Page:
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Should Not Attribute Motives to Judicial Officers for Their Zeal, Says SC in Private Detective Case

The bench said it would not be proper to look at the conduct of the judicial officers with suspicion only because they speed up certain cases or refuse to grant adjournments.

Utkarsh Anand | CNN-News18

Updated:September 18, 2018, 8:09 AM IST
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Should Not Attribute Motives to Judicial Officers for Their Zeal, Says SC in Private Detective Case
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New Delhi: Supporting judicial officers, the Supreme Court has said that motives should not be attributed to them merely for showing zeal to expedite hearing of cases.

A bench headed by Justice R Banumathi said it would not be proper to look at the conduct of the judicial officers with suspicion only because they speed up certain cases or refuse to grant adjournments.

The court said it while setting aside an order of the Bombay High Court, which had transferred a case from one MCOCA judge to another judge since the first judge had expedited the bail hearing.

The case involved a private detective, who was arrested in November 2017 for allegedly extorting Rs 1 crore from a suspended IAS officer of Maharashtra.

Satish Sakharam Mangle, who ran a private detective agency, and his second wife Shraddha, were reportedly caught red-handed by the Thane Anti-Extortion Cell while accepting money from former Maharashtra State Roads Development Corporation vice-chairman and managing director Radheshyam Mopalwar.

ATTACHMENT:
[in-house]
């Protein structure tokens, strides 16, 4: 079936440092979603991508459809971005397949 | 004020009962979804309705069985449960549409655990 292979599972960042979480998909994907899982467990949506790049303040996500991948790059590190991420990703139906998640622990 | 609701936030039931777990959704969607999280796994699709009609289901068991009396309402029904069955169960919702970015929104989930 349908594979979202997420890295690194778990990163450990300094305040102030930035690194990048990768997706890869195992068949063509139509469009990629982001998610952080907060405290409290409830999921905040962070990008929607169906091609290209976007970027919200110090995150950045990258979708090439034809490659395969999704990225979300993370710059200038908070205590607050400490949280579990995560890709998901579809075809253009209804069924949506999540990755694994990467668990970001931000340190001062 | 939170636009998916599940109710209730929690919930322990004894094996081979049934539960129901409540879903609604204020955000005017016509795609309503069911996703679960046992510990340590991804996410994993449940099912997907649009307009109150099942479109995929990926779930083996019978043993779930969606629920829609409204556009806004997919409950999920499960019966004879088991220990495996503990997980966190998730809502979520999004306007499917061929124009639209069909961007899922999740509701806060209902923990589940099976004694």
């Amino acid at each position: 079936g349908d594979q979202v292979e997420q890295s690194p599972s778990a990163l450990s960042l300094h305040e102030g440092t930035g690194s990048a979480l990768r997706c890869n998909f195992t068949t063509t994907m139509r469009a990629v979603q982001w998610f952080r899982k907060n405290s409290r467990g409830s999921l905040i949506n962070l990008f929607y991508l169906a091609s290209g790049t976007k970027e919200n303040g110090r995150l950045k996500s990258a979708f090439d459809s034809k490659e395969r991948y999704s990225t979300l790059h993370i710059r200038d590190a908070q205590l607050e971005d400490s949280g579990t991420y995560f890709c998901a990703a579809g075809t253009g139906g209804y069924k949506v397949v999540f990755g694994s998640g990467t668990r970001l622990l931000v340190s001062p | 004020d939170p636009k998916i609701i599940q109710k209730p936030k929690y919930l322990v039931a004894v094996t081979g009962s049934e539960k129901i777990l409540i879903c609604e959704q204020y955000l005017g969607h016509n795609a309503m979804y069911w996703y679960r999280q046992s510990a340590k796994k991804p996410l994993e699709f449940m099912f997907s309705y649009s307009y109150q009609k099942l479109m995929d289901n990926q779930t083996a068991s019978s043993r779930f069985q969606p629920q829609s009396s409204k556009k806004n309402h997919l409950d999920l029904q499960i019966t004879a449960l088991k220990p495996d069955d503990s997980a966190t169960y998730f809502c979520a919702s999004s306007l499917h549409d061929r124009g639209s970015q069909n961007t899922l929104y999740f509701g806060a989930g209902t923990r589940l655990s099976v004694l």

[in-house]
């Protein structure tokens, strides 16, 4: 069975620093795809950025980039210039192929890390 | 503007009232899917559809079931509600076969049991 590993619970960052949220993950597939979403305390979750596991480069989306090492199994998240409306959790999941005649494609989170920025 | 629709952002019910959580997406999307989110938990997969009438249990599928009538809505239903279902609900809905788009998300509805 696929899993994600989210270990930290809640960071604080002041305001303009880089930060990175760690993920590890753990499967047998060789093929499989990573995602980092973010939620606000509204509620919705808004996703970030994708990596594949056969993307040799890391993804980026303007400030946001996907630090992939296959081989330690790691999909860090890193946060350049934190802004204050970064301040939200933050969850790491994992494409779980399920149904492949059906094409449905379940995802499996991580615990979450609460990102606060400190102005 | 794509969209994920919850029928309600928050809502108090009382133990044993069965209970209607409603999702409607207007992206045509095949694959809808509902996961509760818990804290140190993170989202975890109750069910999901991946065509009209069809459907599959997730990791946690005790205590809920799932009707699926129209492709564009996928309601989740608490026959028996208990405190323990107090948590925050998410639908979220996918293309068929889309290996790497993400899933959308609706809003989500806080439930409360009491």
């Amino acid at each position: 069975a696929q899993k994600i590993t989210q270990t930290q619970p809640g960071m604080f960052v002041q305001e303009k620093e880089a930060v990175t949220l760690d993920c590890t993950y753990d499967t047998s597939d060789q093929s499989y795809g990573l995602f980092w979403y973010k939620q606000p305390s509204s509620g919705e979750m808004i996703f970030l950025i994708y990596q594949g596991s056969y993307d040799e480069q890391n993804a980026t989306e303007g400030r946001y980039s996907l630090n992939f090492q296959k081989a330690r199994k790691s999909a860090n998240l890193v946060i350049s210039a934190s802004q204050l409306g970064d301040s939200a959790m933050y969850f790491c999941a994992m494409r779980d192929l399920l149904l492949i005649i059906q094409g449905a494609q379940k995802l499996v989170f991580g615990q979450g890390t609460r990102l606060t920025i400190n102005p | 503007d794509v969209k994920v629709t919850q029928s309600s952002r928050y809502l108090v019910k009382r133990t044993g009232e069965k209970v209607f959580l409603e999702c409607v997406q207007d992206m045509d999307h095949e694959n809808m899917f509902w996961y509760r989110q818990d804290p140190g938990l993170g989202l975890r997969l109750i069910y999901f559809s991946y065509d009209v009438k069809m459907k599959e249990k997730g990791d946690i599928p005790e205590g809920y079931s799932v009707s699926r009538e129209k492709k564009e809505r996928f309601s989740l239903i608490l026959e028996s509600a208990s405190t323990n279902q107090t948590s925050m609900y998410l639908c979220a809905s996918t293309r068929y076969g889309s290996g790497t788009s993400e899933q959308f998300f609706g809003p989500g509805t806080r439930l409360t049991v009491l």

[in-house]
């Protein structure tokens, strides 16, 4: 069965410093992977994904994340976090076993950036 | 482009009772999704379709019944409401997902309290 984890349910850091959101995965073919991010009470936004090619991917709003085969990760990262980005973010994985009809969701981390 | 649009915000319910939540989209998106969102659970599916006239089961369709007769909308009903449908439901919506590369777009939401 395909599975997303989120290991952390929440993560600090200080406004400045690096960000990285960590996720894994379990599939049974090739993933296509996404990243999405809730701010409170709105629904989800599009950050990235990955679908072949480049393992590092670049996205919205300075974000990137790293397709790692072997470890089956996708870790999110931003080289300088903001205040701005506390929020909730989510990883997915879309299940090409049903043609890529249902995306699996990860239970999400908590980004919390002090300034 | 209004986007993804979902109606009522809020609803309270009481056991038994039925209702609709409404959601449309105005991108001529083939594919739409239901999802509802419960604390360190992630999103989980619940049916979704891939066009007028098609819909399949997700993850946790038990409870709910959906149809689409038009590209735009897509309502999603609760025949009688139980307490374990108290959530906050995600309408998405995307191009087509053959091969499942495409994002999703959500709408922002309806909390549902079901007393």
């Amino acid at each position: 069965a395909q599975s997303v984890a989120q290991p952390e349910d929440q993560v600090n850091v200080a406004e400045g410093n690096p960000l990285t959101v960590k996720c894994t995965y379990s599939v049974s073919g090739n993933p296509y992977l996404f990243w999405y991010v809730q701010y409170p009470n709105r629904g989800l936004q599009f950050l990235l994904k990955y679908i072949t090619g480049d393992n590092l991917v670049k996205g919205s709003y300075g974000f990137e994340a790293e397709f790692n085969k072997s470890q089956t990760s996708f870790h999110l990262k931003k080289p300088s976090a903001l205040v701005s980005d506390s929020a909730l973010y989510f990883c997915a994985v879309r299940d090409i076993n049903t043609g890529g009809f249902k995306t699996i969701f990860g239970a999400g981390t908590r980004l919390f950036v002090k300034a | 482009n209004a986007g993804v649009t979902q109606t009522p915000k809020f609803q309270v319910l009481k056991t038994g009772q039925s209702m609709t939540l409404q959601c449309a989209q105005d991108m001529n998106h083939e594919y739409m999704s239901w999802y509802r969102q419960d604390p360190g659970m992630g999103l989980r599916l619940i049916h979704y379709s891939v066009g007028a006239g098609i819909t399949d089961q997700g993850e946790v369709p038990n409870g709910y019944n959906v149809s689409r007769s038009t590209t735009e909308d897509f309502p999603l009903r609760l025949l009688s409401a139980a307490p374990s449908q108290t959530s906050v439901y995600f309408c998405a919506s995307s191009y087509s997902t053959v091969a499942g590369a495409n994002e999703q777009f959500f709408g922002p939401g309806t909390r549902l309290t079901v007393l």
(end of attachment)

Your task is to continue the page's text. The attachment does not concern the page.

Mangle reportedly also played a role in getting Mopalwar suspended from his post after a sting operation of his alleged corrupt deals were highlighted in the print and electronic media last year. The bureaucrat subsequently approached the Anti-Extortion Cell and got Mangle apprehended.

He also moved a transfer plea before the Bombay High Court, alleging bias by the MCOCA judge. According to Mopalwar, the MCOCA judge had shown unjustifiable haste in hearing the bail plea by the accused, without giving the prosecution adequate time and opportunity to reply.

Persuaded by his submissions, the High Court had in June transferred the case to another MCOCA judge in Thane.

Mangle appealed against this order before the Supreme Court, which disapproved of the direction passed by the High Court.

“Without going into the merits of the matter, we are constrained to observe that the High Court was not right in finding fault with the officer (MCOCA Judge from whom the case was transferred) for trying to expedite the hearing of the bail application,” said the bench.

It perused the materials on record that formed the basis of the High Court’s reason to withdraw the matter from the MCOCA judge and noted that the grounds enunciated in the transfer order were not cogent enough.

“In our view, for mere zest by judicial officer in taking up the bail application and expediting the hearing, no motive could be attributed to the judicial officer. Merely because the officer expedited the hearing, it could not have been made a ground for transfer,” said the top court.

However, in order to balance the interests of both the sides, the bench held that the senior-most judge, MCOCA, in Mumbai should now hear this case so as to dispel all suspicions and contentions.

“We are of the view that interests of justice would be served by transferring Special Case bearing NO.1 of 2018 pending before the Special Court under the MCOCA at Thane to the senior most MCOCA Judge, Mr. VS Padalkar, at Mumbai,” directed the bench, asking the Maharashtra government to issue the requisite notification to this effect within a week.

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| Edited by: Nitya Thirumalai
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